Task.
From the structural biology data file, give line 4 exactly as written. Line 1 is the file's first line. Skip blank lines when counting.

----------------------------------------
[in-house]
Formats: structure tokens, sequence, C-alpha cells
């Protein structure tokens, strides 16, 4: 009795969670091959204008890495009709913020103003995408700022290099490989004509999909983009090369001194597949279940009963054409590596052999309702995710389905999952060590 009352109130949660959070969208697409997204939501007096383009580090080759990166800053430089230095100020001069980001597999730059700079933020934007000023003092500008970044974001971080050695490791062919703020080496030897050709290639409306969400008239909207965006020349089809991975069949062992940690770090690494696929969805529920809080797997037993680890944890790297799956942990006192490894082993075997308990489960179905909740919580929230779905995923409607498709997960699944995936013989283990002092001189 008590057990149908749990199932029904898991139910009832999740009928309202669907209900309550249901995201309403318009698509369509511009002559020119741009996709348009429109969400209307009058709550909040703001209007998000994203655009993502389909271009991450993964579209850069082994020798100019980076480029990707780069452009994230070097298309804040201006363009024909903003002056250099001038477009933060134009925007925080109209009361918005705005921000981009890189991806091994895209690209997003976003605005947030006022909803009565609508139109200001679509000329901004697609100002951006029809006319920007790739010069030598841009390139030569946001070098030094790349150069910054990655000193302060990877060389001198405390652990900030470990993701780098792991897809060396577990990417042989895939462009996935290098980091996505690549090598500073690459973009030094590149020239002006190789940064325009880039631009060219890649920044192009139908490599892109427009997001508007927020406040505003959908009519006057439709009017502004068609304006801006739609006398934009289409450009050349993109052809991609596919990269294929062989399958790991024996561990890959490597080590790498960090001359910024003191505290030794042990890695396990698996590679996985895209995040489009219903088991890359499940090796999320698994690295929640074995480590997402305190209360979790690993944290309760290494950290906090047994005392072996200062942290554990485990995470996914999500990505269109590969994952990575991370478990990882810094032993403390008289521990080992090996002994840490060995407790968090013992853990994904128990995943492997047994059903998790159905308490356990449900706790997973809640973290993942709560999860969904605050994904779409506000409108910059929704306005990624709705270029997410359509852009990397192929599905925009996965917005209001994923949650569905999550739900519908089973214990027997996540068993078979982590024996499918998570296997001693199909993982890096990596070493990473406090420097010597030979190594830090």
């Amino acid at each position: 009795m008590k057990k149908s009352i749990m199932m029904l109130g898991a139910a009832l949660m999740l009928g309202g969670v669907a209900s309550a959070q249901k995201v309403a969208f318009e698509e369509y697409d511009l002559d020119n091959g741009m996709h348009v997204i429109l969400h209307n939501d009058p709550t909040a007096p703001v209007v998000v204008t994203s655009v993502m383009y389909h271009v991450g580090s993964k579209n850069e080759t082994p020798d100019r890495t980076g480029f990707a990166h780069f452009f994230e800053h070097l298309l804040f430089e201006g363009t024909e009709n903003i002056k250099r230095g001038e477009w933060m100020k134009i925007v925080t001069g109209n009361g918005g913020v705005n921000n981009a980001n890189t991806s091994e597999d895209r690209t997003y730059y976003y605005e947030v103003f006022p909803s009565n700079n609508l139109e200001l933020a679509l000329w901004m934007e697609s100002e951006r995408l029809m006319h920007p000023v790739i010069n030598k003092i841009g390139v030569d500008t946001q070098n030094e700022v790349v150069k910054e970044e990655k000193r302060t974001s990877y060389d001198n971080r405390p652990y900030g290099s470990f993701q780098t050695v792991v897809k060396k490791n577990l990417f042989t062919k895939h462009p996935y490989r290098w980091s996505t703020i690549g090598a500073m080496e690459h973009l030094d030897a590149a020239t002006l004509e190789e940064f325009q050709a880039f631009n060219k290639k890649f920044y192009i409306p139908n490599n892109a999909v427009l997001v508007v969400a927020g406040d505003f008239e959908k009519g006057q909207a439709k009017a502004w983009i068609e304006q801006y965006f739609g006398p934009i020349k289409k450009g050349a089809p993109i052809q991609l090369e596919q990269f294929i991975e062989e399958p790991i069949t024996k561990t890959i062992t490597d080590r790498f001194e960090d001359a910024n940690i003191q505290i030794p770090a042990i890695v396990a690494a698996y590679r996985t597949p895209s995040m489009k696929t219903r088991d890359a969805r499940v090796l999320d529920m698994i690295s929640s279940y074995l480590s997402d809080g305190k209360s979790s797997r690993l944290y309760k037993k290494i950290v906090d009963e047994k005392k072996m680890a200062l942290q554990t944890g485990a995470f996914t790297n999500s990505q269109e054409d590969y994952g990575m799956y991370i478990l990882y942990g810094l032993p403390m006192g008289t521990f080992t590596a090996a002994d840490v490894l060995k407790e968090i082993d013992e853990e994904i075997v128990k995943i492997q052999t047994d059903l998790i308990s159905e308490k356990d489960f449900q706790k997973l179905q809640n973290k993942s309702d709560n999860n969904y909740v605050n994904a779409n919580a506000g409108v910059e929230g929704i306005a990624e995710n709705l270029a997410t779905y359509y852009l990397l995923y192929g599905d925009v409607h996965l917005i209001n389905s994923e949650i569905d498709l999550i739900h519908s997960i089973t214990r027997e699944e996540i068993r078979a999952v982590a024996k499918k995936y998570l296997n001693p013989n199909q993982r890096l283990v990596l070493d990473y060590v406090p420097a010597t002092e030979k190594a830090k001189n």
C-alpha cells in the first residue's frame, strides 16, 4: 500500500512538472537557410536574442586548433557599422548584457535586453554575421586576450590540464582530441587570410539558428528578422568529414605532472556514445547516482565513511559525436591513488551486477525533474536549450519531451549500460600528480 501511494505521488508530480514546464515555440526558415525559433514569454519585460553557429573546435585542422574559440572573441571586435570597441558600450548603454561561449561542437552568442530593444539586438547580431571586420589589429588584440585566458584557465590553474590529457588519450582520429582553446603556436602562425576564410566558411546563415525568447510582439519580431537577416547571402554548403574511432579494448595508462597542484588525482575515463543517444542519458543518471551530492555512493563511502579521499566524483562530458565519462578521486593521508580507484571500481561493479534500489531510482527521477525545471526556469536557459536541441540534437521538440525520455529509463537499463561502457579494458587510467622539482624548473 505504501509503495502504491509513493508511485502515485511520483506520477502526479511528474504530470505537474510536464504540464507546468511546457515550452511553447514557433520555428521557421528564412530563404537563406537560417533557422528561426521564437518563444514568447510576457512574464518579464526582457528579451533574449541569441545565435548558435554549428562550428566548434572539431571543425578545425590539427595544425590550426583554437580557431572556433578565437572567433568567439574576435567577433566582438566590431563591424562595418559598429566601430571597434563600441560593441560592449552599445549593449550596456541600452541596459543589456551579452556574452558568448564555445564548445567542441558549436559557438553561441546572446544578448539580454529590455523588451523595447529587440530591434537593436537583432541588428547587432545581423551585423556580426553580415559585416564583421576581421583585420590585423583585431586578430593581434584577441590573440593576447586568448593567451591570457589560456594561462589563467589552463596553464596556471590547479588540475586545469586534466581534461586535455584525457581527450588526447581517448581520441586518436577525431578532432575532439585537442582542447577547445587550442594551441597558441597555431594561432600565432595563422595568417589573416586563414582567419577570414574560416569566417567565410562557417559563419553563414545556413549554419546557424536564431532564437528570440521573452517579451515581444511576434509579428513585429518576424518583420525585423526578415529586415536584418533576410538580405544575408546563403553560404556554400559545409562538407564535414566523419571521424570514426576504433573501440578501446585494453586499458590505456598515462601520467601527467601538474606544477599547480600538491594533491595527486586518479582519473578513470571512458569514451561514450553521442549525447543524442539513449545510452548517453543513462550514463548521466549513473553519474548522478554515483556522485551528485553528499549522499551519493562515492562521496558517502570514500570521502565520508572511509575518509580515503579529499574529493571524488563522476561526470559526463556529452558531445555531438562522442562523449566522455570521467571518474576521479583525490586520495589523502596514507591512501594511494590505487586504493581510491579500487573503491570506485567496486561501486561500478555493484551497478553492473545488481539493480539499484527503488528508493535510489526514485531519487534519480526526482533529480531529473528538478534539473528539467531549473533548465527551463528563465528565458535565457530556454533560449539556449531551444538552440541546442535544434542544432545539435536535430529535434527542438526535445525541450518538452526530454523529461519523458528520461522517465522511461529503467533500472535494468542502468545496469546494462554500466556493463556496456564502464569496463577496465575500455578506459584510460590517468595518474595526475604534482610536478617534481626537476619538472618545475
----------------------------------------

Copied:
């Amino acid at each position: 009795m008590k057990k149908s009352i749990m199932m029904l109130g898991a139910a009832l949660m999740l009928g309202g969670v669907a209900s309550a959070q249901k995201v309403a969208f318009e698509e369509y697409d511009l002559d020119n091959g741009m996709h348009v997204i429109l969400h209307n939501d009058p709550t909040a007096p703001v209007v998000v204008t994203s655009v993502m383009y389909h271009v991450g580090s993964k579209n850069e080759t082994p020798d100019r890495t980076g480029f990707a990166h780069f452009f994230e800053h070097l298309l804040f430089e201006g363009t024909e009709n903003i002056k250099r230095g001038e477009w933060m100020k134009i925007v925080t001069g109209n009361g918005g913020v705005n921000n981009a980001n890189t991806s091994e597999d895209r690209t997003y730059y976003y605005e947030v103003f006022p909803s009565n700079n609508l139109e200001l933020a679509l000329w901004m934007e697609s100002e951006r995408l029809m006319h920007p000023v790739i010069n030598k003092i841009g390139v030569d500008t946001q070098n030094e700022v790349v150069k910054e970044e990655k000193r302060t974001s990877y060389d001198n971080r405390p652990y900030g290099s470990f993701q780098t050695v792991v897809k060396k490791n577990l990417f042989t062919k895939h462009p996935y490989r290098w980091s996505t703020i690549g090598a500073m080496e690459h973009l030094d030897a590149a020239t002006l004509e190789e940064f325009q050709a880039f631009n060219k290639k890649f920044y192009i409306p139908n490599n892109a999909v427009l997001v508007v969400a927020g406040d505003f008239e959908k009519g006057q909207a439709k009017a502004w983009i068609e304006q801006y965006f739609g006398p934009i020349k289409k450009g050349a089809p993109i052809q991609l090369e596919q990269f294929i991975e062989e399958p790991i069949t024996k561990t890959i062992t490597d080590r790498f001194e960090d001359a910024n940690i003191q505290i030794p770090a042990i890695v396990a690494a698996y590679r996985t597949p895209s995040m489009k696929t219903r088991d890359a969805r499940v090796l999320d529920m698994i690295s929640s279940y074995l480590s997402d809080g305190k209360s979790s797997r690993l944290y309760k037993k290494i950290v906090d009963e047994k005392k072996m680890a200062l942290q554990t944890g485990a995470f996914t790297n999500s990505q269109e054409d590969y994952g990575m799956y991370i478990l990882y942990g810094l032993p403390m006192g008289t521990f080992t590596a090996a002994d840490v490894l060995k407790e968090i082993d013992e853990e994904i075997v128990k995943i492997q052999t047994d059903l998790i308990s159905e308490k356990d489960f449900q706790k997973l179905q809640n973290k993942s309702d709560n999860n969904y909740v605050n994904a779409n919580a506000g409108v910059e929230g929704i306005a990624e995710n709705l270029a997410t779905y359509y852009l990397l995923y192929g599905d925009v409607h996965l917005i209001n389905s994923e949650i569905d498709l999550i739900h519908s997960i089973t214990r027997e699944e996540i068993r078979a999952v982590a024996k499918k995936y998570l296997n001693p013989n199909q993982r890096l283990v990596l070493d990473y060590v406090p420097a010597t002092e030979k190594a830090k001189n």